grief-the wound was too deep for that—but quietly and industriously went about his work as usual, performing every incumbent duty with even greater diligence and zeal. In course of time his good old parents were gathered to their fathers, and he succeeded to the lease of Scroggerfield, where he long dwelt in comparative affluence and peace. He never married, and when his unobtrusive, useful life came to its close, he died, as he had lived, a sincere Christian, and was buried amongst his kindred in the quiet churchyard of Kinnettles, around which flow the hymning waters of the Kerbet, which he and ANOTHER had loved so well.

I give the real name of the vessel and the time of her sailing from Dundee to New York, for the “Lily” was my cousin, and I made all the necessary arrangements for her comfort during the voyage with my esteemed friend Mr Alexander Martin, Shipowner, Dundee, the respected owner of the ship. This was the first voyage of the “ Lady Kinnaird.” The poopcabins of those days, it may be stated, instead of forming part of the hull of the ship, as at present, were merely erections constructed on, and subjoined to the deck.

I shall never forget the interview I had with Captain Martin, when I communicated to him from the British consul's letter to me, the mournful intelligence of my cousin's sad and singular end, which affected the good old man almost to tears. “This, my young friend,” he emphatically said, “is the first poop-cabin I have ever had in any of my vessels, and it shall be the last” -a determination which I believe he scientiously carried into practice ever afterwards.

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No longer sounds the convent bell,
No nuns flit round St Fergus' Well,
And hush'd is sound of choral hymn,
And vesper song from cloister grim,
And dying nuns' wild, wailing tone,
And morning song and orison,
And whisp'ring voices—all are gone !

AMONG all the classical and interesting spots in and around Glamis, none is so full of the mystic associations of the past as St Fergus' Well. Though less known to the cursory visitant than those other places more loudly celebrated in story and song, it is, nevertheless, a most interesting spot, and worthy of its quiet fame as the romantic site of some ancient and almost forgotten monastery.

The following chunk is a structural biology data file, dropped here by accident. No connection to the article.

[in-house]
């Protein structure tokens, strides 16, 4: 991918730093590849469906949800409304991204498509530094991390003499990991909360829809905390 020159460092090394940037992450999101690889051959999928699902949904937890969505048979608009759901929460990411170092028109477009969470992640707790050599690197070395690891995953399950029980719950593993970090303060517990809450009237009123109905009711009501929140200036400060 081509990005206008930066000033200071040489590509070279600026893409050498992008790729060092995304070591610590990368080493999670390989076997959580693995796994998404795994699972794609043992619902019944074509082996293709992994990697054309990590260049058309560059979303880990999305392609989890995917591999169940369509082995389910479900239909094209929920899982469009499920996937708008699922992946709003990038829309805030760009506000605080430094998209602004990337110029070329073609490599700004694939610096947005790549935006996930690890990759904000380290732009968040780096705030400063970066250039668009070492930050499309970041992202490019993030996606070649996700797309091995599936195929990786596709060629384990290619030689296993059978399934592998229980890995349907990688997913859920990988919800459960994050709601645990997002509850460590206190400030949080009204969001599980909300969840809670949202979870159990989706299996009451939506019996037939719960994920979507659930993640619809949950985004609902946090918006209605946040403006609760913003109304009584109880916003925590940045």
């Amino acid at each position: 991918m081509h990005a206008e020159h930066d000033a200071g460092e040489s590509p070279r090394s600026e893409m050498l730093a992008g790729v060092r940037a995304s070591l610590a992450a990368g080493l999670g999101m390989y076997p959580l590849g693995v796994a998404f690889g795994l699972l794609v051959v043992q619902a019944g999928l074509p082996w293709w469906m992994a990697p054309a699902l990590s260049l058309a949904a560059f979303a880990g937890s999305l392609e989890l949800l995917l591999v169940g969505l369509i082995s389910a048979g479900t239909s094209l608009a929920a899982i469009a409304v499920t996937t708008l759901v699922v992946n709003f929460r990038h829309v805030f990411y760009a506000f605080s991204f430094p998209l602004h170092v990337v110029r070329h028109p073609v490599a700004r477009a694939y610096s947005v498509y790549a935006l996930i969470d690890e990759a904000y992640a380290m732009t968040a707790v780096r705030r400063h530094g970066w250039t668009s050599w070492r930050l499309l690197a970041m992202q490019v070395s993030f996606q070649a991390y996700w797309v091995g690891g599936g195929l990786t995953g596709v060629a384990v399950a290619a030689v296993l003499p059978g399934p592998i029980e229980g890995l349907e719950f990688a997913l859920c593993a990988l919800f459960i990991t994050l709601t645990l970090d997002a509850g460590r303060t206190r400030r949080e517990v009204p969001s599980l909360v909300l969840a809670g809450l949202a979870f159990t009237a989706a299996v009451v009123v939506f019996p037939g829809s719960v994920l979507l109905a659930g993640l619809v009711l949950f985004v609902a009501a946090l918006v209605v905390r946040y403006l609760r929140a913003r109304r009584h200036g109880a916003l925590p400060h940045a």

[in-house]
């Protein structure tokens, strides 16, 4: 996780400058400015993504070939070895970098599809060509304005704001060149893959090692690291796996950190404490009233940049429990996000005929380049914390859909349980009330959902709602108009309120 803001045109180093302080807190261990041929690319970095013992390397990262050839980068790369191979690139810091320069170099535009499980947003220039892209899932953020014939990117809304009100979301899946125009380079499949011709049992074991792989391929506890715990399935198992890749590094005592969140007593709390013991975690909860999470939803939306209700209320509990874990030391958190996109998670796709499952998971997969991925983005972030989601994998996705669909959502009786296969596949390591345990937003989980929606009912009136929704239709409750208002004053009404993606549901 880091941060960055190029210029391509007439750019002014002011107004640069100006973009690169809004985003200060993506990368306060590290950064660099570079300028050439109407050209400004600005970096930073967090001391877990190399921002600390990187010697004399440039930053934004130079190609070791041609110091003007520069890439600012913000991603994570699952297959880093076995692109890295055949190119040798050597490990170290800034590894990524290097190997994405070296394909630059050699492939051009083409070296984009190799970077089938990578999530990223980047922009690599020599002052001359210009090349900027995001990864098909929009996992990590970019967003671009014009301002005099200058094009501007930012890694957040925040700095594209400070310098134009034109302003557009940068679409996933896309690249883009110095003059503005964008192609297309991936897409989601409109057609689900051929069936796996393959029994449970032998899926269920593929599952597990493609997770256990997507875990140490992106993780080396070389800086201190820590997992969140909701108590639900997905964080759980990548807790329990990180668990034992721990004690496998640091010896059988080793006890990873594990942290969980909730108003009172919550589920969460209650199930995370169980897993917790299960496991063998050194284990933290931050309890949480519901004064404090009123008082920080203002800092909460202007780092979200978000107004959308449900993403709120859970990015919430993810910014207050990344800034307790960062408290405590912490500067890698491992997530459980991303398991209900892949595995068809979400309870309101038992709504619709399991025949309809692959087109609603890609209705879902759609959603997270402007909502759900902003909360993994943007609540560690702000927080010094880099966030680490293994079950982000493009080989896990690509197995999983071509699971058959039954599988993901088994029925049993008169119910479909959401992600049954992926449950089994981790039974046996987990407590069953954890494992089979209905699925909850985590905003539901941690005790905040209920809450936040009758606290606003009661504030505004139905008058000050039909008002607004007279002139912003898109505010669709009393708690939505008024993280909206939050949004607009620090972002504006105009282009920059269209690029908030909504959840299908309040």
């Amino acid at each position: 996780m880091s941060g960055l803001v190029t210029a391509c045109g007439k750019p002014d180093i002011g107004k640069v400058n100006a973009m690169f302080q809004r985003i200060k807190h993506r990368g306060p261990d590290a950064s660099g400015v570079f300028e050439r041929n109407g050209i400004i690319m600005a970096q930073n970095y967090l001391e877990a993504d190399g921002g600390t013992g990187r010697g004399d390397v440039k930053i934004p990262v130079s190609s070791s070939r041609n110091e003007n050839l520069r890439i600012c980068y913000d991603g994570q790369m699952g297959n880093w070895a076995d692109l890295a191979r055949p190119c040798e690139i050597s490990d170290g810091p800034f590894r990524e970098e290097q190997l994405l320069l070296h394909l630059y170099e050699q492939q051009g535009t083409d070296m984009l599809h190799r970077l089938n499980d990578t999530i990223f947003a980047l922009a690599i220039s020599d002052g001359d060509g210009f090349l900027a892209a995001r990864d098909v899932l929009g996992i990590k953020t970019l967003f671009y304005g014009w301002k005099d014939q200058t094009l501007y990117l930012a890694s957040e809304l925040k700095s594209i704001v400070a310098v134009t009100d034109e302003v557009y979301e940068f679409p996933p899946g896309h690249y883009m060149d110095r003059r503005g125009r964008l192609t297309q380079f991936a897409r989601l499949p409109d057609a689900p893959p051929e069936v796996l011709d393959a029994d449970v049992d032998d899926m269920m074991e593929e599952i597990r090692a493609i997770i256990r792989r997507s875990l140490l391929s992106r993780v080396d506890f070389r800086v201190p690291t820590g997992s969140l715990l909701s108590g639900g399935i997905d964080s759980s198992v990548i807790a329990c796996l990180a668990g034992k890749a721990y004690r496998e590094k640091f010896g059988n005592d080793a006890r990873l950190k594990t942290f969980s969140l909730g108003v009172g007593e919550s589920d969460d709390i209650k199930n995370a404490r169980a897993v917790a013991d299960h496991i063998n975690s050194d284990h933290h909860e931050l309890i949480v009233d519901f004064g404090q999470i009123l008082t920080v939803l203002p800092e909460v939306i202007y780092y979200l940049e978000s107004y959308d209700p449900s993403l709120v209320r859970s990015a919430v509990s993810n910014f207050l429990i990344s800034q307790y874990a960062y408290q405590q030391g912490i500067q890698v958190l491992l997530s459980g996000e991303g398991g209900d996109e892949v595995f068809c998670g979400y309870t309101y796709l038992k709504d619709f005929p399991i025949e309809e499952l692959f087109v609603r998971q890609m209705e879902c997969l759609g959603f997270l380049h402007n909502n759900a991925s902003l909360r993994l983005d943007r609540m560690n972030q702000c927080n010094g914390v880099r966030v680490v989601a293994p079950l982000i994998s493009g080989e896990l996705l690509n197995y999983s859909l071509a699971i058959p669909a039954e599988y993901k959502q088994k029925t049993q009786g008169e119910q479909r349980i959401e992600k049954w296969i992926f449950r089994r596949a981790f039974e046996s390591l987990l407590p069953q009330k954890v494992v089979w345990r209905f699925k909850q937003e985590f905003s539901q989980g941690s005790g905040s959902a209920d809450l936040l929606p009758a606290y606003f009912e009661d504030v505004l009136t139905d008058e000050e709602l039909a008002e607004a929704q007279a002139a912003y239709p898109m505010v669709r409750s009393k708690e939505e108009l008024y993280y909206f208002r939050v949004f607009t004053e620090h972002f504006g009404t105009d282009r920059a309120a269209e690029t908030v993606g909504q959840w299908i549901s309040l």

A pathway immediately to the north of the churchyard, leads to the wood-shaded dell in which the well is situated. Winding pleasantly around its base, the waters of the burn flow peacefully onward to their junction with the Dean. Above and around, the silent dead of many a grade and generation sleep quietly, and undisturbed, their last, long sleep. When you sit by the well, you may hear in the sweet summer time, the subdued and muffled voices of the youthful villagers at play on the village green, and the plaintively mellow notes of the happy birds as they sing their even-song unseen among the green spreading boughs of the surrounding woods; but the voices and songs, spiritualised and softened by distance, seem to come from afar, and pensively fall upon the ear like the distant sounds of music of another world than ours.

When I last sat by the well-now a good many years ago -I thought I had never till then so fully realised the touching sentiment of the beautifully expressive line

“How still and peaceful is the grave !”. All was so silent, so solemn, and the woodland surroundings so appropriate to the quiet resting-places of the dead! A grey linnet perched itself on the overhanging boughs immediately above where I musingly sat, and chanted very sweetly its summer song; but not being joined by any other of the songsters of the grove, and not wishing to intrude, as I imagined, on my then overwhelming grief, it soon ceased its flute-like warblings, and flew quickly away across the burn to the waving woodland beyond

Birdie ! hie thee on thy way,

Fill up thy time of gladness,
HEREAFTER bringeth not to thee

Aught e'er of joy or gladness.
Merrily revel in thy joy,

Each bursting joyous morrow,
Nor come thou near my breaking heart

To drink its bitter sorrow. Ornamental cemeteries new and not unimposing features in our Scottish landscape. Is it not to be feared, however, that, while these statued burying-grounds give full scope for the display of taste, they may at the same time serve gradually to uproot the reverential and solemn feelings universally experienced by our countrymen, even at the sight of a single grave? We enter a Pere la Chaise, or Necropolis, not with the feelings of those who are entering the “place of graves,” but with the intention and desire of beholding works of art; and while we admiringly gaze on the monumental pillars and sculptured tombs which surround us, the slumbering dead who lie mouldering beneath are not in all our thoughts.